• Writing an Augmented Reality Game (ARG?).  Augmented Reality is pretty much the holy grail of computing for me. I played around with ARToolkit a bit, but I really want to get into it when I have more time.

Of course, in addition to that, there is attempting to find a job, taking care of my kitten, finishing moving into my house, and loads of schoolwork.  The schoolwork is mostly interesting though.  It currently consists of writing object classification and image seam carving in Matlab, coming up with screenplay ideas, and playing with a Gumstix board.  I’m also going to be starting some computer vision research with Professor Martial Hebert of the Vision and Mobile Robotics Laboratory at the Robotics Institute.  More on that when it happens…

The Summer of Nirav

I was heading towards a Summer of George, with full autonomy and empty schedules, but like all Summers of George, this one ended before it started.  Due probably to a lack of self esteem on my part, I abruptly ended up with two opportunities of a lifetime at the end of the semester.  I don’t need to wait until the end of summer to retrospectively observe that I made a rookie mistake here by not choosing between them.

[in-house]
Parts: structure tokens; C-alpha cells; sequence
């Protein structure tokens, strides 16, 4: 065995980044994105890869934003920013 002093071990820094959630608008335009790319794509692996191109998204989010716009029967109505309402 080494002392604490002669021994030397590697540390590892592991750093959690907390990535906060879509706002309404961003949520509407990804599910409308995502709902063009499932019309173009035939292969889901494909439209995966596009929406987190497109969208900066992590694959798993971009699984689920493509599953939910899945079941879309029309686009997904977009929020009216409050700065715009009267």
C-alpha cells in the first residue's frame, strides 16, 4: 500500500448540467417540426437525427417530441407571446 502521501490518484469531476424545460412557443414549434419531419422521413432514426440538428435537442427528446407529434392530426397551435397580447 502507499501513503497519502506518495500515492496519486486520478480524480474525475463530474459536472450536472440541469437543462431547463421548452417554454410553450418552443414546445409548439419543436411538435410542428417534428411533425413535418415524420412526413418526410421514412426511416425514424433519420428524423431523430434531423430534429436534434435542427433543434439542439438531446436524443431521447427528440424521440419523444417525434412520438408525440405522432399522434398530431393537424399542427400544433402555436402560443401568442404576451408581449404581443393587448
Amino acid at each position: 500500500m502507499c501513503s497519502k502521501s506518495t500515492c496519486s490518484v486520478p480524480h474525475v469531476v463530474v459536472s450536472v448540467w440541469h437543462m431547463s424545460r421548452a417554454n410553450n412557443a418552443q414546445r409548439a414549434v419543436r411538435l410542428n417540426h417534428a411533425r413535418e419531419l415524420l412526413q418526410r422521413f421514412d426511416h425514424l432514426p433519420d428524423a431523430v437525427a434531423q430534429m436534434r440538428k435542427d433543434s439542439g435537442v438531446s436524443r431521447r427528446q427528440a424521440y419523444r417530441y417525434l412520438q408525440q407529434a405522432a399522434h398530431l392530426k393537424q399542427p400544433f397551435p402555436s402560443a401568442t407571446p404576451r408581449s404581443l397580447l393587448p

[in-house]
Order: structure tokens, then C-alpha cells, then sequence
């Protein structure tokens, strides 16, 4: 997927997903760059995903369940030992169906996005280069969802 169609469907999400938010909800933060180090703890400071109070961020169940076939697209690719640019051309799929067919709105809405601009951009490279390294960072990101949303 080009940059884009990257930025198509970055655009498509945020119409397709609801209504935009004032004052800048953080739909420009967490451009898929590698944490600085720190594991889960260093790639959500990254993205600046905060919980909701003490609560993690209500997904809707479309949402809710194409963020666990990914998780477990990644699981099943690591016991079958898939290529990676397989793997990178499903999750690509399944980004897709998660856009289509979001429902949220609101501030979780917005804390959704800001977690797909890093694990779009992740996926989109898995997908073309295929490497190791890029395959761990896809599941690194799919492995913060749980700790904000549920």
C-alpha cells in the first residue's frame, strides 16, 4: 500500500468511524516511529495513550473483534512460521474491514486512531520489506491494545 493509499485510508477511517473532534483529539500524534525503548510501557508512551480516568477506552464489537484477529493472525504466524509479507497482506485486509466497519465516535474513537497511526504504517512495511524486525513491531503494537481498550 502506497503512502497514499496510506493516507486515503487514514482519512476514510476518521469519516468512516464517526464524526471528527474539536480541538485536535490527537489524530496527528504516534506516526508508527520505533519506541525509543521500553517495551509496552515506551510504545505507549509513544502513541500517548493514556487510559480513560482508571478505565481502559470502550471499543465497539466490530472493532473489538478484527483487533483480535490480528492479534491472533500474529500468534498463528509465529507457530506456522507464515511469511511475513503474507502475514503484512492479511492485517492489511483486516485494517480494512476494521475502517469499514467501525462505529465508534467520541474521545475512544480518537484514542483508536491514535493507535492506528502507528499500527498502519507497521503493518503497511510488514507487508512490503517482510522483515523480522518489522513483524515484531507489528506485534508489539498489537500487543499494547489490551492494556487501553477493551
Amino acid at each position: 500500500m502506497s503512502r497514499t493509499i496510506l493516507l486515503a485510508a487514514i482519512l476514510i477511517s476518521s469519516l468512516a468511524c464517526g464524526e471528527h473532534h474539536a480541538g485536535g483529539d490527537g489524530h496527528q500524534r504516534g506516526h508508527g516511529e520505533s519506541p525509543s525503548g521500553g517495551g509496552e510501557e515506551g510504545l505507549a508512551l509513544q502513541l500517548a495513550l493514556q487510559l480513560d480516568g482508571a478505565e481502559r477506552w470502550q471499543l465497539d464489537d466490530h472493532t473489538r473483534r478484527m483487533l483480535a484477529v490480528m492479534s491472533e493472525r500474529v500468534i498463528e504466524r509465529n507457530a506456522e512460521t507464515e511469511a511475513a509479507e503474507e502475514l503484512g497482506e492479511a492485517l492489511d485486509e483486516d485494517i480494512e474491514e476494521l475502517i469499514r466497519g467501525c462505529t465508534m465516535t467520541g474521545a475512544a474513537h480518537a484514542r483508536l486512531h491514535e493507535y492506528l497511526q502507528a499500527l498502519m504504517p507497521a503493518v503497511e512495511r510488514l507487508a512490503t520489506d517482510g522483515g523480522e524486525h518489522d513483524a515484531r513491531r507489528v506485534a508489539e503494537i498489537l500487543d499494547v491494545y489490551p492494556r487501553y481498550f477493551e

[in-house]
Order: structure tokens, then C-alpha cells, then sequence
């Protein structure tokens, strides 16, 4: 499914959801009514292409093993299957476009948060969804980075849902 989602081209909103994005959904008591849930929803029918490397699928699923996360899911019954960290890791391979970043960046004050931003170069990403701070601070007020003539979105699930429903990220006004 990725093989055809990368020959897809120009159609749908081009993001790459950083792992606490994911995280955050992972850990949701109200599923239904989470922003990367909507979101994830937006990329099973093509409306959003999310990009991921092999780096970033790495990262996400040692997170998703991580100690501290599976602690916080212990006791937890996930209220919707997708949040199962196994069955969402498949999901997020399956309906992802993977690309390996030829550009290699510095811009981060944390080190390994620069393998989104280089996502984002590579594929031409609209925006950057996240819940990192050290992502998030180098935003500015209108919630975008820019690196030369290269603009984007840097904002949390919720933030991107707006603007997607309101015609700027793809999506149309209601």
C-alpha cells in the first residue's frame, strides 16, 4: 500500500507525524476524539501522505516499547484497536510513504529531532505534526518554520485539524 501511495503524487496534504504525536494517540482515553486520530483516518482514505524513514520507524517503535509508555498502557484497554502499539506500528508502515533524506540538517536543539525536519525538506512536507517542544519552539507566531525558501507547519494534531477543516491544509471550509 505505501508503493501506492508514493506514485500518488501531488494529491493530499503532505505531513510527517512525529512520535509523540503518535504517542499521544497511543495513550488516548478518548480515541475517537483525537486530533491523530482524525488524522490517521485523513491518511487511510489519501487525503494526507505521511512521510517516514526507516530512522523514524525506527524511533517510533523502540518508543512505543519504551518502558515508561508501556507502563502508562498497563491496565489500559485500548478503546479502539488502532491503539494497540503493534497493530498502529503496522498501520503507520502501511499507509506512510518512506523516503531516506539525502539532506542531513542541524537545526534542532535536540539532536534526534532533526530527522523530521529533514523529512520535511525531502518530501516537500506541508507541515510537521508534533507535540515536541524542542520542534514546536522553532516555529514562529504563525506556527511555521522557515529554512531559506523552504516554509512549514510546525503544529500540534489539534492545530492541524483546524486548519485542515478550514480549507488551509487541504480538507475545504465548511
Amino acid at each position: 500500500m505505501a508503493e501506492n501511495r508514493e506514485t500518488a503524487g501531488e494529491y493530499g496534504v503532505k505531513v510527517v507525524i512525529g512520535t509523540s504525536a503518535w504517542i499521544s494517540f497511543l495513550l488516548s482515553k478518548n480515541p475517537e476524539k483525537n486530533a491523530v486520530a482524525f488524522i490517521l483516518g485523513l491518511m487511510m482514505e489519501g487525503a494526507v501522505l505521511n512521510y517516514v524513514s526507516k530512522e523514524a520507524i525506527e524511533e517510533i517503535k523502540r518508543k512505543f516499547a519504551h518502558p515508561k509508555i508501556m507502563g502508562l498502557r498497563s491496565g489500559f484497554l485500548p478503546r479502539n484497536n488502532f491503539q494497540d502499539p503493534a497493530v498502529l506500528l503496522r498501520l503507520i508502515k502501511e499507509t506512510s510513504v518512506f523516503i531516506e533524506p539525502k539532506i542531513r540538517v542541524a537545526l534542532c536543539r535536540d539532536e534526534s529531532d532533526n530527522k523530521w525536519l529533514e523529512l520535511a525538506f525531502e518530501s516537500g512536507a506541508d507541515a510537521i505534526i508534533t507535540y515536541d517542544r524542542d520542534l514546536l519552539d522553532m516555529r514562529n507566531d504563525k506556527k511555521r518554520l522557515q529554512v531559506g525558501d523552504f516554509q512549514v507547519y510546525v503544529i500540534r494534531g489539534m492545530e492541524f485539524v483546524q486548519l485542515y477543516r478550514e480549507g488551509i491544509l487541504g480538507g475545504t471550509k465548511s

This summer, I’m writing a computer vision library for pygame via One Laptop Per Child via Google Summer of Code.  The admittedly terse and vague project description is at Google Code.  This is the culmination of the comparatively primitive vision experiments I’ve been documenting on this website (or is it the culmination like the tip of an iceburg?).  Anyway, the plan is to start with adding v4l2 support to pygame, pulling frames from the camera buffer as surfarrays.  Next up is adding any vision functions to pygame.transform that could be useful for gaming purposes: connected components, thresholding, centroids, optical flow, convolution, etc (I’m taking requests, if there is something else you want).  Finally, I’ll make a simple example program that uses as many of the functions as possible.  Apparently a lot of people are interested in using webcams in pygame, so this should be a good project.  I’m also going to learn probably more than I ever wanted to about v4l2 drivers, python, and matrix operations.

This summer, I’m also doing tech consulting with the Ministry of Health in Palau via Tech Consulting in the Global Community, a program of TechBridgeWorld.  I don’t yet know the full details of what my colleague and I will be doing, but we will be helping several people in Palau use technology to solve their problems in a way that is sustainable in the long term (awkwardly bludgeoning buzzwords).  This consulting happens to take place in one of the most beautiful countries in the world.  This consulting also happens to take place in a country with less bandwidth than the average dorm room.

Until then, I’m decompressing as much as possible for the time wedged between school and life.